OFAC Announces Settlement With JPMorgan Chase Bank N.A. For Multiple Violations

Aug 29, 2011   

On August 25, 2011, the Office of Foreign Assets Control (“OFAC”) of the United States Department of the Treasury announced that it had reached a settlement with JPMorgan Chase Bank, N.A. for alleged violations of multiple sanctions programs related to doing business with Cuba, Iran, Sudan, and Liberia as well as sanctions programs designed to prohibit the support of terrorism and the proliferation of weapons of mass destruction. As part of the settlement agreement, JPMorgan has agreed to remit $88,300,000 to OFAC. The settlement is the largest ever paid by a U.S. financial institution for sanctions violations. A copy of OFACs press release can be read here.

Of the numerous violations alleged to have been committed by JPMorgan, OFAC determined that three were “egregious.” The egregious violations included violations of the Cuban Assets Control Regulations, the Weapons of Mass Destruction Proliferators Sanctions Regulations, and the Reporting, Procedures, and Penalties Regulations. The Cuban Assets Control Regulations (“CACR”) generally prohibits U.S. banking institutions from accepting transfers of credits and funds of a Cuban nationals Cuban assets. See 31 C.F.R. § 515.201. (More information about the CACR can be found on OFACs website here.) OFAC alleged that between December 12, 2005 and March 31, 2006, JPMorgan processed 1,711 wire transfers of approximately $178.5 million for Cuban nationals in violation of the CACR. Additionally, OFAC alleged that JPMorgan was alerted by another financial institution of possible violations as early November 2005. OFAC alleged that JPMorgan investigated, found that the transfers were in fact in violation of the CACR and failed to self-report the violations to OFAC and take steps to prevent violations from recurring.

OFAC also alleged violations of the Weapons of Mass Destruction Proliferators Sanctions Regulations (“WMD Sanctions”). Under the WMD Sanctions program, all property and interests in property of persons and businesses who have been identified by regulation, that are in the United States, are blocked and may not be transferred, paid, exported, withdrawn, or otherwise dealt in. See 31 C.F.R. § 544.201. According to OFAC, JPMorgan violated the WMD Sanctions when it made a loan of $3 million to a bank that then used the borrowed funds to issue a line of credit to purchase a vessel affiliated with the Islamic Republic of Iran Shipping Lines, which is subject to WMD Sanctions and therefore blocked. OFAC found this violation to be egregious because, despite voluntarily self disclosing to OFAC, JPMorgan withheld its self-disclosure for over 3 months from the time it learned of the violation and received repayment of the loan after its self-disclosure without OFAC authorization.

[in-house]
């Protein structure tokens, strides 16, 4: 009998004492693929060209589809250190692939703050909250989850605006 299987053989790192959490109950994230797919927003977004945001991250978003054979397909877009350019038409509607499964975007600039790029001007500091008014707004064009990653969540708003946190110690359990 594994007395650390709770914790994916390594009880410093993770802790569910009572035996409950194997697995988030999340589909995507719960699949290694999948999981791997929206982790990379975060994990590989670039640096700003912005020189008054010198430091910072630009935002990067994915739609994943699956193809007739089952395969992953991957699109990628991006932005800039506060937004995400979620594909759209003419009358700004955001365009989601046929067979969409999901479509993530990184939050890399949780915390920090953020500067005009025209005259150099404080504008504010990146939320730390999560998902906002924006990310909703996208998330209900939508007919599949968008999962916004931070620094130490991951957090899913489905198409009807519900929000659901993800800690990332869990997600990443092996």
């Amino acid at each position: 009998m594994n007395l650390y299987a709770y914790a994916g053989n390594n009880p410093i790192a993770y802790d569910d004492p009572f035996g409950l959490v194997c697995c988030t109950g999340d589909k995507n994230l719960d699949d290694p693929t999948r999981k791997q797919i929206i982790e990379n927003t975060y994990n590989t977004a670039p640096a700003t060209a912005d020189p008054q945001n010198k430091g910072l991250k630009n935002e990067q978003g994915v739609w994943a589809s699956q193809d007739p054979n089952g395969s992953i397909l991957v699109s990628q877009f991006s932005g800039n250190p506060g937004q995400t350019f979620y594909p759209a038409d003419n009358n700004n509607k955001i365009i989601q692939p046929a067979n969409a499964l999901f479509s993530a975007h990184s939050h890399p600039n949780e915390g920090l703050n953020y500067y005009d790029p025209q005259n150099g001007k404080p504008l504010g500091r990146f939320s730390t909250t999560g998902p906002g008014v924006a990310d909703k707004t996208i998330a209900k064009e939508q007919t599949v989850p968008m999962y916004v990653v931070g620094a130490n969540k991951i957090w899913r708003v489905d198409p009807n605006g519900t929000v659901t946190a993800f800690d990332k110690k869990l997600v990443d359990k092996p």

The final “egregious” violation was a violation of the Reporting Procedures and Penalties Regulations (“RPPR”). The RPPR, found at 31 C.F.R. Part 501, establishes the standard reporting and recordkeeping requirements, as well as the procedures governing transactions pursuant to the various economic sanctions programs operated by OFAC. OFAC alleged that between November 8, 2010 and March 1, 2011, JPMorgan failed to produce numerous documents in its possession in response to an OFAC administrative subpoena and repeatedly asserted that no such documents were in its possession. However, OFAC investigations, which included communications with third-party financial institutions, revealed multiple responsive documents that were still in JPMorgans possession that had not been turned over. As a result of OFACs investigation, JPMorgan subsequently produced more than 20 additional responsive documents. Similar to its CACR violation, JPMorgan did not self disclose the violation to OFAC.

In determining that JPMorgans violations were egregious, OFAC determined as follows: “JPMorgan is a very large, commercially sophisticated financial institution, and [its] managers and supervisors acted with knowledge of the conduct constituting the apparent violations and recklessly failed to exercise a minimal degree of caution or care with respect to [its] U.S. sanctions obligations.”

The JPMorgan settlement provides an illustrative example of the multiple complex sanctions schemes with which financial institutions must comply. If you have questions pertaining to the numerous OFAC sanctions programs, or for questions on how to ensure that your business maintains regulatory compliance at both the state and federal levels please contact us at contact@fidjlaw.com.